“Muddying up the time lines,” Williams says. “We know.”

Bado and Williams shuck off their coveralls and pull on their pressure suits. They help each other with the heavy layers, and finish up facing each other, their helmets under their arms, Bado holding his battered tool carrier with its Baggies full of Moon rocks.

“You know,” Bado says, “when I get back I’m going to have one hell of a lot of explaining to do.”

“Yeah. Me too.” She looks at him. “I guess we’re not going to see each other again.”

“Doesn’t look like it.”

Bado puts down his carrier and helmet. He embraces Williams, clumsily.

Then, on impulse, Bado lifts up his helmet and fits it over his head. He pulls his gloves over his hands and snaps them onto his wrists, completing his suit.

Williams does the same. Bado picks up his tool carrier.

The Brit waves, reaches into his van, and throws a switch.

There is a shimmer of heat haze.

Williams has gone. The truck has vanished.

Bado looks around quickly.

There are no ICBM launch complexes. He is still standing on an empty, desolate beach.

The Moon is brightening, as the light leaks out of the sky. There is no ancient Imbrium basin up there. No recent impact scar, either.

“Moon Six,” Bado says to himself. “Oh, shit.”

Evidently those British haven’t ironed out all the wrinkles in their “experimental procedures” after all.

He takes off his helmet, breathes in the ozone-laden ocean air, and begins to walk inland, towards the rows of scrub pine.

On the day, he drove out to Merritt Island.

It was morning, and the sun was low and bright over the ocean, off to the east, and the sky was clear and blue, blameless.

He pulled his old Moon suit out of the car, and hauled it on: first the cooling garment, then the pressure layer, and finally the white micrometeorite protector and his blue lunar overshoes. It didn’t fit so well any more, especially around the waist—well, it had been fitted for him all of a quarter-century ago—and it felt as heavy as hell, even without the backpack. And it had a lot of parts missing, where he’d dug out components and samples over the years. But it was still stained grey below the knees with lunar dust, and it still had the NASA logo, his mission patch, and his own name stitched to the outer garment.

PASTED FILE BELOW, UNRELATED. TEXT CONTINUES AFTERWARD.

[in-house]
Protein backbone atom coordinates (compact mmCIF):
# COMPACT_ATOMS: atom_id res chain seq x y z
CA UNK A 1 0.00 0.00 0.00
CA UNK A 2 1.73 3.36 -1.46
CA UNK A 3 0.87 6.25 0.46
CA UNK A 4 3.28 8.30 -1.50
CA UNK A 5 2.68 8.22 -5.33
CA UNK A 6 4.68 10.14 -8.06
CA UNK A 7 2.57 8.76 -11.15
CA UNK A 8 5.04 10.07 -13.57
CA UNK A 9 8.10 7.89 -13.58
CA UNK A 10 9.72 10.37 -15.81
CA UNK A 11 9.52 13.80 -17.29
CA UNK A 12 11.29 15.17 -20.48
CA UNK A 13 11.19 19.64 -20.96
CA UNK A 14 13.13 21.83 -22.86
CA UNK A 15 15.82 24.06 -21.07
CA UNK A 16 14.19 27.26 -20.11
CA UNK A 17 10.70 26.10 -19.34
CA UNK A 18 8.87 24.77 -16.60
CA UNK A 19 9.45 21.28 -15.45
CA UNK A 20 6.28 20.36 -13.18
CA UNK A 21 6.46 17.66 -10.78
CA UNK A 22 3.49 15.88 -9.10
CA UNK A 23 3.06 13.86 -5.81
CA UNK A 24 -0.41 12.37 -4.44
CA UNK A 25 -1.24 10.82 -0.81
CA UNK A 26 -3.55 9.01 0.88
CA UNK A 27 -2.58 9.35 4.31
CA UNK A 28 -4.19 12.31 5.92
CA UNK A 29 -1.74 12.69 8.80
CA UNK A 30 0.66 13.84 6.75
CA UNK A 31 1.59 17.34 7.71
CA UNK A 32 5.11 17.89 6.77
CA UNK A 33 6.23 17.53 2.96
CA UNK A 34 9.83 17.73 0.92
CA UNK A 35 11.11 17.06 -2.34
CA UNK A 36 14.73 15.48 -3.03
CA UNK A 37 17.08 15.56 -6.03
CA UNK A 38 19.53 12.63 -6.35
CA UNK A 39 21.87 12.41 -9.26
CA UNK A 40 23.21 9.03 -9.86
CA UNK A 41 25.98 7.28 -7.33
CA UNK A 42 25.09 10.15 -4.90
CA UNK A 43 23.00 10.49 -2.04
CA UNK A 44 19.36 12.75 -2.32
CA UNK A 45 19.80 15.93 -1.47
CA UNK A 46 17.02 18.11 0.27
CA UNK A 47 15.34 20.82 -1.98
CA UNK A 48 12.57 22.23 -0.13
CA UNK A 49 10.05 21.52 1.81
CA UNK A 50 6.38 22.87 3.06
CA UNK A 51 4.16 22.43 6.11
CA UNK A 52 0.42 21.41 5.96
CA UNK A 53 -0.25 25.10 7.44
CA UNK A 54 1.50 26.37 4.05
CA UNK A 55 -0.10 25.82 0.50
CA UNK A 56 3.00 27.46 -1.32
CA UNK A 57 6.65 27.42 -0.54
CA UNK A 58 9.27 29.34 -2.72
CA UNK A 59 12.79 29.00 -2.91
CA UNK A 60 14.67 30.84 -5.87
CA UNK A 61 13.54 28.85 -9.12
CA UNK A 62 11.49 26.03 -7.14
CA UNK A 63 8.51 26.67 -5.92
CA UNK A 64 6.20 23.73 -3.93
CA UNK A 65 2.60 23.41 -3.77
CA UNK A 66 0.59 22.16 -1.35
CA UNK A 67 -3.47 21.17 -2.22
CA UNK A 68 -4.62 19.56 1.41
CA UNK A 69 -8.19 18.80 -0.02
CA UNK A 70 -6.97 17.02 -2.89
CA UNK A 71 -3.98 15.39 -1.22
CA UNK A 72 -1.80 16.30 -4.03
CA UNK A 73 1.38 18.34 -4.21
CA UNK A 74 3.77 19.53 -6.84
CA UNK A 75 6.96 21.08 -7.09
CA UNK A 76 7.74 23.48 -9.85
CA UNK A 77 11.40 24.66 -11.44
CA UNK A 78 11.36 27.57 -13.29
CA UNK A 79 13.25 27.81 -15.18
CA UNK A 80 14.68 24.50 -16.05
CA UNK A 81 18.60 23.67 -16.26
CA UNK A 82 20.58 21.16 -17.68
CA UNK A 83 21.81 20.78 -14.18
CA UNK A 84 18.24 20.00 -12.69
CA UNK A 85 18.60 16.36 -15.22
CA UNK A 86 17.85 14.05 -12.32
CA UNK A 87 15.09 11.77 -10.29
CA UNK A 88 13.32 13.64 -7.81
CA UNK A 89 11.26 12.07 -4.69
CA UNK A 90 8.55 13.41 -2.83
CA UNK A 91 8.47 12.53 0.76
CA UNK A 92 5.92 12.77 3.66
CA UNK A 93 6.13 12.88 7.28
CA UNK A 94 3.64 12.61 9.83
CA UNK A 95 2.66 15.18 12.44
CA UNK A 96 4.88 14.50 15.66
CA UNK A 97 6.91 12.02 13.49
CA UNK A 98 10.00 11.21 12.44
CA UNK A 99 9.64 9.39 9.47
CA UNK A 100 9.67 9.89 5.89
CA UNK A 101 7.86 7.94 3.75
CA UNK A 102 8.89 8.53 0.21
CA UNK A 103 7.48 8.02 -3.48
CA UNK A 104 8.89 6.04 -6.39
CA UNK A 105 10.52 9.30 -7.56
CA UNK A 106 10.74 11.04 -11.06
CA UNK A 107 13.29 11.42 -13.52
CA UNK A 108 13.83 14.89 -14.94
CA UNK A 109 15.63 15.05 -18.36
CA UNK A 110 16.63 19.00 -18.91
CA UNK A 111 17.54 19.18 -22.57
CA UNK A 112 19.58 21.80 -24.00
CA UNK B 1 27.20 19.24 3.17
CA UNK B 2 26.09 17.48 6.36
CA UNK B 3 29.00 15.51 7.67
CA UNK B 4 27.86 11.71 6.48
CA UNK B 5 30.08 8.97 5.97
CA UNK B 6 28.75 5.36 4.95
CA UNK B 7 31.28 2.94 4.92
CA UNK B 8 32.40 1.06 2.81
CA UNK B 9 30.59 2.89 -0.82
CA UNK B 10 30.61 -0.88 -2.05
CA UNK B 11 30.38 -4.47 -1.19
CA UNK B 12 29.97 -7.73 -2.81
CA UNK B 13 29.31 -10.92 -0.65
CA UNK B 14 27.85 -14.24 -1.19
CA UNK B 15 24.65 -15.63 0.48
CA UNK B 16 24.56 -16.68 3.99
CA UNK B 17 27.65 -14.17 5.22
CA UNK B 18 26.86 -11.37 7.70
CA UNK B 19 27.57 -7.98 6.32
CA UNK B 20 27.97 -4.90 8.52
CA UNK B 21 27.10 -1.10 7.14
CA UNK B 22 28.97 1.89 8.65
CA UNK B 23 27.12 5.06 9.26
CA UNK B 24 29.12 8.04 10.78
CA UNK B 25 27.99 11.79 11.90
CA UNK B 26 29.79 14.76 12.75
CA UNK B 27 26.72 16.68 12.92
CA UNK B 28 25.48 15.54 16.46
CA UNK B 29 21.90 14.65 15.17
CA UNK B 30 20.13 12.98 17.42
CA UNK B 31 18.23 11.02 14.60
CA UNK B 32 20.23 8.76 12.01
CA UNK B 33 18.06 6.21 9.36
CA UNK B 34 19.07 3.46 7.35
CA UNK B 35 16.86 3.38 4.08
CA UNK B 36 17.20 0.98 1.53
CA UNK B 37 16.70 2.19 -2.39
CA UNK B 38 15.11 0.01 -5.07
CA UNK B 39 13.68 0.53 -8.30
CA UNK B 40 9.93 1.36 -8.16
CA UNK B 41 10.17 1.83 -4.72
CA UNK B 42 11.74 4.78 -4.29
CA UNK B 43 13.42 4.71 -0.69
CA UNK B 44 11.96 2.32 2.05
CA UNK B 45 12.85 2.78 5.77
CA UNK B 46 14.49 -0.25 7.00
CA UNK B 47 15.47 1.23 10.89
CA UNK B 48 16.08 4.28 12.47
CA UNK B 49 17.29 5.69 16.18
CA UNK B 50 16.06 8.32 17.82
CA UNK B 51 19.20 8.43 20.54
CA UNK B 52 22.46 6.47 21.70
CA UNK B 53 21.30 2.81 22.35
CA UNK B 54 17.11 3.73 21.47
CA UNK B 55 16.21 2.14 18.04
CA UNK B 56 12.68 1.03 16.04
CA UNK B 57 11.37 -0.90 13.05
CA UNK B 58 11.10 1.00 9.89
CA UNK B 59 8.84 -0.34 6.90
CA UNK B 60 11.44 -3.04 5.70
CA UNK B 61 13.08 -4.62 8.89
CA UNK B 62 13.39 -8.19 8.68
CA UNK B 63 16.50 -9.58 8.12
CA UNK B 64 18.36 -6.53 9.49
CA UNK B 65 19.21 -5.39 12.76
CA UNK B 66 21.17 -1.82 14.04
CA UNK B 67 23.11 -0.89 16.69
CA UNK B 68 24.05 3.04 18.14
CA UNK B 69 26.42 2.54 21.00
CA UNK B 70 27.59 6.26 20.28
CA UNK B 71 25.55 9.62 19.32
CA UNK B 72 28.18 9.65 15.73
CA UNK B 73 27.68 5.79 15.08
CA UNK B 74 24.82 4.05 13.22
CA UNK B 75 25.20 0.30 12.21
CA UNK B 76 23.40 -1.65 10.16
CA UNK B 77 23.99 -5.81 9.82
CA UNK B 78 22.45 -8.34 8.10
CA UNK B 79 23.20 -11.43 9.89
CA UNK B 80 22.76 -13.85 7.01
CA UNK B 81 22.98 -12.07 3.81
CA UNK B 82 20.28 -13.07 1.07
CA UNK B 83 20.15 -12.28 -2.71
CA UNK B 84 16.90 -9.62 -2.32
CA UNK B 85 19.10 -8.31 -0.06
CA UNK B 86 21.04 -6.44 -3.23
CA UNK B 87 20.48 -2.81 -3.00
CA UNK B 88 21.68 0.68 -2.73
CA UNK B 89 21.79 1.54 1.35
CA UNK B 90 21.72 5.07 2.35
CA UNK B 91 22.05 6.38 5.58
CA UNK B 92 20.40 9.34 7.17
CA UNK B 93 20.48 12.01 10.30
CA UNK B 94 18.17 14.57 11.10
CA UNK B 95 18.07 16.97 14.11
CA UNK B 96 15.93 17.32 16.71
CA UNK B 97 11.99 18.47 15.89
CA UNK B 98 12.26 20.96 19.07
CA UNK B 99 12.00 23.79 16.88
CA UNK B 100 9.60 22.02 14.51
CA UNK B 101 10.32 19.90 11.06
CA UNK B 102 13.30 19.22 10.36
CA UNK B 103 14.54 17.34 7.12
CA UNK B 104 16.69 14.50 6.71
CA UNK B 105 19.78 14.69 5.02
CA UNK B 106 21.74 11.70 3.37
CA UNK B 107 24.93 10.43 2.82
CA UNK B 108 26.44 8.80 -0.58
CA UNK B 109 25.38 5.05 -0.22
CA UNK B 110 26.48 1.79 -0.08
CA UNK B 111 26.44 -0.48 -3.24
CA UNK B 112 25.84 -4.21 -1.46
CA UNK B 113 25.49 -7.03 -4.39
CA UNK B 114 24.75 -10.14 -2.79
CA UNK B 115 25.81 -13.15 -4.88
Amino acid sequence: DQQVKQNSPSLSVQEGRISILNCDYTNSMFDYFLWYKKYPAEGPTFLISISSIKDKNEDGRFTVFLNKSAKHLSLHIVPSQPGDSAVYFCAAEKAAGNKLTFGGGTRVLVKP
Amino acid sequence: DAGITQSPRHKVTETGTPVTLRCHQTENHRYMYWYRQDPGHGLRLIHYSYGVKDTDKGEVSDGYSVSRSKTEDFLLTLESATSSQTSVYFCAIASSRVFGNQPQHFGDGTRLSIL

He walked down to the beach. The tide was receding, and the hard-packed sand was damp; his ridged soles left crisp, sharp prints, just like in the lunar crust.

He locked his helmet into place at his neck.

To stand here, as close as he could get to ground zero, wasn’t such a dumb thing to do, actually. He’d always remembered what that old professor at Cornell had told him, about the rocks bearing life being blasted from planet to planet by meteorite impacts. Maybe that would happen here, somehow.

Today might be the last day for this Earth. But maybe, somehow, some piece of him, fused to the glass of his visor maybe, would finish up on the Moon—Moon Six—or Mars, or in the clouds of Jupiter, and start the whole thing over again.

He felt a sudden, sharp stab of nostalgia, for his own lost world. He’d had a good life here, all things considered. But this was a damn dull place. And he’d been here for twenty-five years, already. He was sure that back home that old Vietnam War wouldn’t have dragged on until now, like it had here, and funds would have got freed up for space, at last. Enough to do it properly, by God. By now, he was sure, NASA would have bases on the Moon, hundreds of people in Earth orbit, a couple of outposts on Mars, plans to go on to the asteroids or Jupiter.

Hell, he wished he could just look through the nonlinear curtains separating him from home. Just once.

He tipped up his face. The sun was bright in his eyes, so he pulled down his gold visor. It was still scuffed, from the dust kicked up by that British nuclear rocket. He waited.

After a time, a new light, brighter even than rocket light, came crawling down across the sky, and touched the ocean.